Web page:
Erdogan says Turkey will produce S-500s with Russia after S-400 missile deal
Turkish President Recep Tayyip Erdogan on Saturday said that Turkey and Russia will jointly produce S-500 defence systems after Ankara's controversial purchase of the S-400 missile defence system from Moscow.
Turkey's push to buy the S-400s has further strained already tense relations with the United States, which has repeatedly warned Ankara of the risks, including sanctions, as a result of the purchase, AFP said.
US officials have called Turkey's plan to purchase the S-400 "deeply problematic", saying it would risk Ankara's partnership in the joint strike fighter F-35 programme because it would compromise the jets, which are made by Lockheed Martin, Reuters reported.
Still, Erdogan said in Istanbul: "There is absolutely no question of taking a step back from the S-400s purchase. That is a done deal."
He told an audience of young people asking questions: "There will be joint production of the S-500 after the S-400."
Ties between Nato allies Turkey and the US have frayed over multiple issues, including American support for a Syrian Kurdish militia viewed as terrorists by Ankara and the US failure to extradite a Muslim preacher whom Erdogan blames for a 2016 coup attempt.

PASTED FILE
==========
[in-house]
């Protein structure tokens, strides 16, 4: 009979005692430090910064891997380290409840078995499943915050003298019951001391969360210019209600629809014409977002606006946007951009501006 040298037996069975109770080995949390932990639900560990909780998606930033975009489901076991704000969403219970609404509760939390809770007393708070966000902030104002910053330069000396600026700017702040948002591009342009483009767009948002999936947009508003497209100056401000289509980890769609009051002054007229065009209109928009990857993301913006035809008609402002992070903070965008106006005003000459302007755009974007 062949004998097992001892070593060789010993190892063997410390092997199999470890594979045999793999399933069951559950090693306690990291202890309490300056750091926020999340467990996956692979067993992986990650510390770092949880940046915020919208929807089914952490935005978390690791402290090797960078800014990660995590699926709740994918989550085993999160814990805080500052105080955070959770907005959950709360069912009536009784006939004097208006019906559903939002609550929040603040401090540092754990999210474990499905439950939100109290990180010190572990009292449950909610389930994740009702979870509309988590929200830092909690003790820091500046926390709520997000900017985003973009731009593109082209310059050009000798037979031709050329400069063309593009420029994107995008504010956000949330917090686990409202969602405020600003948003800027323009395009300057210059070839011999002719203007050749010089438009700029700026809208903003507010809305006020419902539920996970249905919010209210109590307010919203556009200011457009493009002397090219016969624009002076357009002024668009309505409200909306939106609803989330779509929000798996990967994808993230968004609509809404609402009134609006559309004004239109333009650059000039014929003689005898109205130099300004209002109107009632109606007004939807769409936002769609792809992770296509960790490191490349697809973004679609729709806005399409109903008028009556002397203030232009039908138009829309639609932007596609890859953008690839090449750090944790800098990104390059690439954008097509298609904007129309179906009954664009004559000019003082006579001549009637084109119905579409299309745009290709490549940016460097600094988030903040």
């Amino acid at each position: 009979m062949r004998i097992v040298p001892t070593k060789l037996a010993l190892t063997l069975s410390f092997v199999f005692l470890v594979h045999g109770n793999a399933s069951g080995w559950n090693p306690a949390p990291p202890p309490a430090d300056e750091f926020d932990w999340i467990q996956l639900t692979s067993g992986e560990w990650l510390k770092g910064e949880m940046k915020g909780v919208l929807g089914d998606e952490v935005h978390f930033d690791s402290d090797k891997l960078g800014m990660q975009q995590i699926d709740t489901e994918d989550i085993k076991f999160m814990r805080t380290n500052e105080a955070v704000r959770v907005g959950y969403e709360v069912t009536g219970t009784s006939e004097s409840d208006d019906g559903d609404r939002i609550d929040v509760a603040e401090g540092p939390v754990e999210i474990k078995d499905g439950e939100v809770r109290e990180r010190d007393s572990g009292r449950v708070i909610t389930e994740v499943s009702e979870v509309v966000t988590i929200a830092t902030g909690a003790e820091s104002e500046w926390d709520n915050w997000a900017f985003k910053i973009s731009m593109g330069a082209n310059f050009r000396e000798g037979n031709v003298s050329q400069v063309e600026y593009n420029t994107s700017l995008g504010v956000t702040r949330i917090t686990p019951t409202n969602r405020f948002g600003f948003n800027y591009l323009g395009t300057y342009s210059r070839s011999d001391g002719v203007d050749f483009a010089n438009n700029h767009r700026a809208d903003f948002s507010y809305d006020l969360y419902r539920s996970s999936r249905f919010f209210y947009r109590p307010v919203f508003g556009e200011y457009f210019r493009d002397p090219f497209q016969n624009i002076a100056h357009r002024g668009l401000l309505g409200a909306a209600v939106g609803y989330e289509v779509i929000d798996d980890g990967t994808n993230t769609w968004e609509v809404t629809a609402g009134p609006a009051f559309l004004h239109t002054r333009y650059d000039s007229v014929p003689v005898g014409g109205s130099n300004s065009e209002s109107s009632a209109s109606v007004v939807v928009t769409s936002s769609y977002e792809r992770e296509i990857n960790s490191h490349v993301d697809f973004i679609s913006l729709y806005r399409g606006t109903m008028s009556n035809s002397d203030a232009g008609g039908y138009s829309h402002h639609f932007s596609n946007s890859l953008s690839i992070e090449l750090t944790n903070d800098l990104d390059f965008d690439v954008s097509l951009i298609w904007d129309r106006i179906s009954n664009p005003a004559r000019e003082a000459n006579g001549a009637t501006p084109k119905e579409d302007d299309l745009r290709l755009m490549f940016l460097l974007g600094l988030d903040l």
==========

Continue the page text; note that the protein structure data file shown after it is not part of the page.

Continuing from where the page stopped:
Washington says the deal with Moscow is a threat to Western defence and in April suspended deliveries of the F-35 stealth fighter jet to Turkey in a bid to halt the purchase.
Turkish pilots are in the US receiving training on the F-35s. Turkey was expected to buy 100 of the jets, but the US may refuse to deliver them over Turkey's S-400 deal with Russia.
The chairmen and ranking members of the US Senate armed services and foreign relations committees last month wrote an op-ed in the New York Times saying the US was asking Turkey to choose between F-35s and S-400s.
"By the end of the year, Turkey will have either F-35 advanced fighter aircraft on its soil or a Russian S-400 surface-to-air missile defence system. It will not have both," they wrote.
“Purchasing the S-400 would create an unacceptable risk because its radar system could enable the Russian military to figure out how the F-35 operates."
Still, Erdogan insisted that "sooner or later" Turkey would receive the F-35 jets.
"They [the US] are passing the ball around in the midfield now, showing some reluctance. But sooner or later, we will receive the F-35s. Not delivering them is not an option," Erdogan said.
He also said Turkey had conducted technical studies amid US concerns over the compatibility of the S-400s and the F-35s but found there were no issues.
Despite the threat of sanctions, Erdogan repeated that the S-400s were expected to be delivered in July, "but this could be brought forward," he added.